Inhospitality: Play-acting evangelism to reinforce the tribe

Over at Friendly Atheist, Terry Firma shares a purportedly “evangelistic” video featuring a short skit with a Righteous Christian and an Arrogant Atheist Fool stock character, who in this case is also a dentist:

http://www.youtube.com/watch?v=klO8fYAQl6c

The video was produced by something called CVCNow, which seems to be a church or parachurch group of Australian evangelical Christians. The group’s website is full of similar videos, and its “about” page consists of one sentence: “All we want is to help you explore those unavoidable questions about life, the universe and everything in it.”

That would be a laudable goal, but I’m afraid I can’t believe that’s true. I can’t even believe that they fully believe that’s true. Because just look at that video.

“Let us help you discover life with Jesus,” their website also says, but again that’s not what that video is about.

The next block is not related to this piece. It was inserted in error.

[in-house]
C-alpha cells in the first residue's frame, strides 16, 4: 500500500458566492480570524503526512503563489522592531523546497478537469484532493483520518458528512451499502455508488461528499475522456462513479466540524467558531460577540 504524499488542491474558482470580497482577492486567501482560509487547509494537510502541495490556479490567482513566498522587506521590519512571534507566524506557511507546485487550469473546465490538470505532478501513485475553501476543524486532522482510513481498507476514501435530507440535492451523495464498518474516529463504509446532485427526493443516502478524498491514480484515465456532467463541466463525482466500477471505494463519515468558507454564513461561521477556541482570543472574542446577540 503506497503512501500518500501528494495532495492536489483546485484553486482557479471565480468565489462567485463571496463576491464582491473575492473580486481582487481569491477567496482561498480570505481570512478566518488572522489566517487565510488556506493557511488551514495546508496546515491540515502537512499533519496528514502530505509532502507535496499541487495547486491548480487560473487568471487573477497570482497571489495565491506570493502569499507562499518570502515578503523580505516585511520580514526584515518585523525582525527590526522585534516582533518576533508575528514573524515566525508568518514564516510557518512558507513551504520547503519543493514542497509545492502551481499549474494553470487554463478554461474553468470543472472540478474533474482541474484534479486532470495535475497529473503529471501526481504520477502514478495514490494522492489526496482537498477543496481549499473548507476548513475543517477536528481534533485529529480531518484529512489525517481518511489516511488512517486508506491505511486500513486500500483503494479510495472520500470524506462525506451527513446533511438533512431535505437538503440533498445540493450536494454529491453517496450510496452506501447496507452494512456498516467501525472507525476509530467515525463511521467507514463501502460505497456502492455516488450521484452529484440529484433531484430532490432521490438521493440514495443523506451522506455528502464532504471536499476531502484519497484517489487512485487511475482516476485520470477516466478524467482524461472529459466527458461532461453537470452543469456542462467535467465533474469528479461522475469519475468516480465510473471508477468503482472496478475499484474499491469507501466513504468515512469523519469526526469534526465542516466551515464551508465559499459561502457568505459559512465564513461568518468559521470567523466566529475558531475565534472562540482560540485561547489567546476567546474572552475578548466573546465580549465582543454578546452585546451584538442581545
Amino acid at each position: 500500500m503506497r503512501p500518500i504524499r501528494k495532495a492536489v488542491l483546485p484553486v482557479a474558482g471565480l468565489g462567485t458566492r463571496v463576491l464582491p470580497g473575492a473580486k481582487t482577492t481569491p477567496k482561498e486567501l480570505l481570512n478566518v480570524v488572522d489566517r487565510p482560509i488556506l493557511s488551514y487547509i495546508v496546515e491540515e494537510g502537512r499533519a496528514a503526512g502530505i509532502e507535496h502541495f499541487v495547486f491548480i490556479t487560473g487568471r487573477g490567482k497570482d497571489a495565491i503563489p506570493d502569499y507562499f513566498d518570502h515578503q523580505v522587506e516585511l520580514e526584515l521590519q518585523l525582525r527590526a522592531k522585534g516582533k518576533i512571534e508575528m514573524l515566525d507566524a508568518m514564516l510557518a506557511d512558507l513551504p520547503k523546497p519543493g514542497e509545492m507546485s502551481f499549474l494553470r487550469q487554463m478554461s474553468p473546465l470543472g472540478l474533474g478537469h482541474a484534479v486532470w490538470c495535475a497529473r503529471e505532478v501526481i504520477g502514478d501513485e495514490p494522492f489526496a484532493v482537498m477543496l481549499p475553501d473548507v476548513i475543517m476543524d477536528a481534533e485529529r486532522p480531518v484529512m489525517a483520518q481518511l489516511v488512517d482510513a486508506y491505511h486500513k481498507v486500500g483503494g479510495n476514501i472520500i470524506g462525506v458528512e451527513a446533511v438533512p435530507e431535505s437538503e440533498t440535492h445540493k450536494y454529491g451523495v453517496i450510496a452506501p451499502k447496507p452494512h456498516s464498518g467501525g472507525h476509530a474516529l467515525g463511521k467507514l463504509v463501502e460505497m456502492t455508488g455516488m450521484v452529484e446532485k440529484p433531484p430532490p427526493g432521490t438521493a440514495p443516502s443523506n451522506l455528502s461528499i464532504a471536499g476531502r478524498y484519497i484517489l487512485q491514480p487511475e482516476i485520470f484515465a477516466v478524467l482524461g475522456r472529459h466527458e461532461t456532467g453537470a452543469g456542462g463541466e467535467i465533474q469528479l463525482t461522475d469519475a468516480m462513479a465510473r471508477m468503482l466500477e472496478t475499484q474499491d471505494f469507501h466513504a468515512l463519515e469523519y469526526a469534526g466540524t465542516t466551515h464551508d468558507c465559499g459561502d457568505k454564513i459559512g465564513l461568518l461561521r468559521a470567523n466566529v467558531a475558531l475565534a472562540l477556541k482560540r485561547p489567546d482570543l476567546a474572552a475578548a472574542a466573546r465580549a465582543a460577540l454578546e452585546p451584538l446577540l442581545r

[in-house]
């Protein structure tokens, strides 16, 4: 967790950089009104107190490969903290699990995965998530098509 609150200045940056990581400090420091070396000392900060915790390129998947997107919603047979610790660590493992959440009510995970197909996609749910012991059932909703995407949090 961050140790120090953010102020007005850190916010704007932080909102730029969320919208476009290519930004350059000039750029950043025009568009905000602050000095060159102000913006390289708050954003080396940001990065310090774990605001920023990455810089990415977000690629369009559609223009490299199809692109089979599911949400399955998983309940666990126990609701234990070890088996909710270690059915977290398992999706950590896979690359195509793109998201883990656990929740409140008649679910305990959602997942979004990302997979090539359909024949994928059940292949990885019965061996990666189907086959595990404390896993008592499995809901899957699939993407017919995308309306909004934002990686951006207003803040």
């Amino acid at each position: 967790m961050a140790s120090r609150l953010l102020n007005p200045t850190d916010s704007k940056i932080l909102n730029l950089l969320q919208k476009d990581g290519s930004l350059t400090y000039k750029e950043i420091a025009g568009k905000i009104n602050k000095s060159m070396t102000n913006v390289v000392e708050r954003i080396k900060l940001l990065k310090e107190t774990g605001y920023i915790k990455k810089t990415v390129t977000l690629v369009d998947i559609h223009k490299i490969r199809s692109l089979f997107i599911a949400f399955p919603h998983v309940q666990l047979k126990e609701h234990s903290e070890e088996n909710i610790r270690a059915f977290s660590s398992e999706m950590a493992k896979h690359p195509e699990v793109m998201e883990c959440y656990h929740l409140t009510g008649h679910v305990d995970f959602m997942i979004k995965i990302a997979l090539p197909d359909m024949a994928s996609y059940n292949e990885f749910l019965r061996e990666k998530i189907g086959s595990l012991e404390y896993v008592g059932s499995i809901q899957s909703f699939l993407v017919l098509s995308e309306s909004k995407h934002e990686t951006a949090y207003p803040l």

Terry Firma takes the videomakers’ claims at face value and responds with a series of excellent questions. I doubt the folks at CVCNow would be happy to see those questions, or to respond to them, even though they’re a splendid example of someone who was spurred by their video to “explore those unavoidable questions about life, the universe and everything in it.”

That video isn’t really about exploring questions. It’s about dictating answers. Or, rather, it’s about drawing lines between insiders who embrace one set of answers and outsiders who don’t.

It’s tribalism, not evangelism. It’s not about helping others “discover life with Jesus.” It’s an exercise in reinforcing tribal identity and tribal solidarity, which can only be defined in opposition to the Other.

Terry saved me some play-and-pause typing by transcribing the video (thanks!), which I’ll copy here:

Dentist: OK, we’re done.
Patient: Yes. Thank God for that.
Dentist (incredulous): God?
Patient: What do you mean?
Dentist: Who in this day and age still believes in God?
Patient: Well, I do. Why’s that?